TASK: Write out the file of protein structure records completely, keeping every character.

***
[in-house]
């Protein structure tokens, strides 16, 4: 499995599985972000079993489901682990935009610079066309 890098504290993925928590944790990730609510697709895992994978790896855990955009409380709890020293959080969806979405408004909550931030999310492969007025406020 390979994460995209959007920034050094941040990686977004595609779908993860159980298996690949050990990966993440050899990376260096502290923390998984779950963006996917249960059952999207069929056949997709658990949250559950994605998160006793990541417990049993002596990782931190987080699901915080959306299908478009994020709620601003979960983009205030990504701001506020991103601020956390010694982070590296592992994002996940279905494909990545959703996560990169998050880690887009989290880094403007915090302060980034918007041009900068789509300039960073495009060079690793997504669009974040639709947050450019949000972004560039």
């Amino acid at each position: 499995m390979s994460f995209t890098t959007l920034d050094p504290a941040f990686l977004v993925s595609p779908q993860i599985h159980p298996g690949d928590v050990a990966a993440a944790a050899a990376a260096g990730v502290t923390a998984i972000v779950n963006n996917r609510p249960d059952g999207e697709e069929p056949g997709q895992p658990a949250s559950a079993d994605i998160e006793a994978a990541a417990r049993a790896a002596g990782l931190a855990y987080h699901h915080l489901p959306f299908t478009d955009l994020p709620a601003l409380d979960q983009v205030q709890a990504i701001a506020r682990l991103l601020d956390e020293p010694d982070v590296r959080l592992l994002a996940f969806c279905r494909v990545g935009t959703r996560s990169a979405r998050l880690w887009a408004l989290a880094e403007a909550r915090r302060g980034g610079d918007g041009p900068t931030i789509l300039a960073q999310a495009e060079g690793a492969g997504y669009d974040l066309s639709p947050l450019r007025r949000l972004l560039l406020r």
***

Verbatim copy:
[in-house]
């Protein structure tokens, strides 16, 4: 499995599985972000079993489901682990935009610079066309 890098504290993925928590944790990730609510697709895992994978790896855990955009409380709890020293959080969806979405408004909550931030999310492969007025406020 390979994460995209959007920034050094941040990686977004595609779908993860159980298996690949050990990966993440050899990376260096502290923390998984779950963006996917249960059952999207069929056949997709658990949250559950994605998160006793990541417990049993002596990782931190987080699901915080959306299908478009994020709620601003979960983009205030990504701001506020991103601020956390010694982070590296592992994002996940279905494909990545959703996560990169998050880690887009989290880094403007915090302060980034918007041009900068789509300039960073495009060079690793997504669009974040639709947050450019949000972004560039």
């Amino acid at each position: 499995m390979s994460f995209t890098t959007l920034d050094p504290a941040f990686l977004v993925s595609p779908q993860i599985h159980p298996g690949d928590v050990a990966a993440a944790a050899a990376a260096g990730v502290t923390a998984i972000v779950n963006n996917r609510p249960d059952g999207e697709e069929p056949g997709q895992p658990a949250s559950a079993d994605i998160e006793a994978a990541a417990r049993a790896a002596g990782l931190a855990y987080h699901h915080l489901p959306f299908t478009d955009l994020p709620a601003l409380d979960q983009v205030q709890a990504i701001a506020r682990l991103l601020d956390e020293p010694d982070v590296r959080l592992l994002a996940f969806c279905r494909v990545g935009t959703r996560s990169a979405r998050l880690w887009a408004l989290a880094e403007a909550r915090r302060g980034g610079d918007g041009p900068t931030i789509l300039a960073q999310a495009e060079g690793a492969g997504y669009d974040l066309s639709p947050l450019r007025r949000l972004l560039l406020r």